That’s true, but wouldn’t you say that the expansive nature of KDE (trying to give as many options as possible everywhere) contributes to the number of bugs? Don’t get me wrong, that’s what I love about KDE, but isn’t that a factor?

    Great work this week as always, thank you for all you’ve done for this software and its community ^^

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    1. It’s a factor, but to make a long story short, it’s the only option we have. If we reduce our scope to match our resources, we become a pale shadow of GNOME. We have to double down on our strengths by increasing our resources to match our scope.

      Liked by 1 person

      1. I don’t think KDE has to worry about being a pale shadow of GNOME. There are other DEs (LXQt, XFCE, etc) whose scope matches their resources, that still excel compared to GNOME. Keeping their scope under control also leads to improved stability.
        In conclusion, it’s worth stopping the ever-increasing scope creep of KDE, as Peterson Silva suggests this is starting to show real problems.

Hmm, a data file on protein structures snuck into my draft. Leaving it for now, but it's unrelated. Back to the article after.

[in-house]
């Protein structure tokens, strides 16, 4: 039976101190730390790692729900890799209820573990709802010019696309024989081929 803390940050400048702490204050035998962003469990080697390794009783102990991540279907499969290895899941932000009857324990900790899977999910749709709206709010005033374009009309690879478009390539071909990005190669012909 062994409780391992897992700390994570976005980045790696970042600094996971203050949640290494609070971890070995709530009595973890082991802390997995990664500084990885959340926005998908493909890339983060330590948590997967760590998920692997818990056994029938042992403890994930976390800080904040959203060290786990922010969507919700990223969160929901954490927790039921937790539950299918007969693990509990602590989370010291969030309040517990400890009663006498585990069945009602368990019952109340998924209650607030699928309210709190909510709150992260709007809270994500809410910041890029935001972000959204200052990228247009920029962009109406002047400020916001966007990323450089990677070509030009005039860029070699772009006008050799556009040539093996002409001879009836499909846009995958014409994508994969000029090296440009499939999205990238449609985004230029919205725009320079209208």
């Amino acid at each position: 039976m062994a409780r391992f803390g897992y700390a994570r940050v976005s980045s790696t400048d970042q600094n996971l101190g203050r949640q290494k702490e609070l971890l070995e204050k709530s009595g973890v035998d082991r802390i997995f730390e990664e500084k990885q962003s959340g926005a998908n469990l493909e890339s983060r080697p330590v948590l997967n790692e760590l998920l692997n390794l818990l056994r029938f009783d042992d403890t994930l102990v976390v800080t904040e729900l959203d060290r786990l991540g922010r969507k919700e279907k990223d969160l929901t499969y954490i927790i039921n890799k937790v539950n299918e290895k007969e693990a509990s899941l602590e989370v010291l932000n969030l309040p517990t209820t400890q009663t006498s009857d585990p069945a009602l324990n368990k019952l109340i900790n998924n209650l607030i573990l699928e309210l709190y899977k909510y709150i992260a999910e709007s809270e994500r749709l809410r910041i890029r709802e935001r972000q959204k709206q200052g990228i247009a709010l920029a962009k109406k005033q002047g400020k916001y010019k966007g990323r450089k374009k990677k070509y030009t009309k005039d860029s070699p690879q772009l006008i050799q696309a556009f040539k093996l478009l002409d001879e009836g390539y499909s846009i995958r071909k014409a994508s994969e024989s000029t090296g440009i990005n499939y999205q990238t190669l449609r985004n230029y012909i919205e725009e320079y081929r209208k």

Liked by 1 person

        1. I think your choice of examples kind of supports my point: those other DEs *are* pale shadows of GNOME, with small fractions of its userbase and developers. In addition most of them rely on GNOME technologies under the hood, which means their fortunes are inextricably tied to GNOME and they cannot ever exceed it. KDE’s scope is huge because its tech stack is deep enough to make it a real alternative to everything GNOME, not just the UI layer on top.

          Liked by 1 person

          1. Maybe XFCE uses GNOME tech (GTK) but surely not LXQt? In any case, they’re definitely not GNOME and I don’t see how they are just pale shadows of GNOME. By that logic, since KDE is tied to Qt technologies, doesn’t that mean your fortunes are inextricably tied to Qt and cannot ever exceed it? Case in point: https://bugs.kde.org/show_bug.cgi?id=394698

            My point is, KDE is extremely flexible as is, and there’s nothing to worry about if KDE takes a break from the constant expansion of its scope. Maybe even cutting some fat. Is KDE trying to be a usable, stable desktop environment, or just focusing on being the “anti-GNOME” by cramming lots of features at the expense of leaving long-standing issues unfixed and creating more issues in the process?

            Liked by 2 people

  3. “In the Plasma Wayland session, it’s now possible to disable middle-click paste”

    This is great!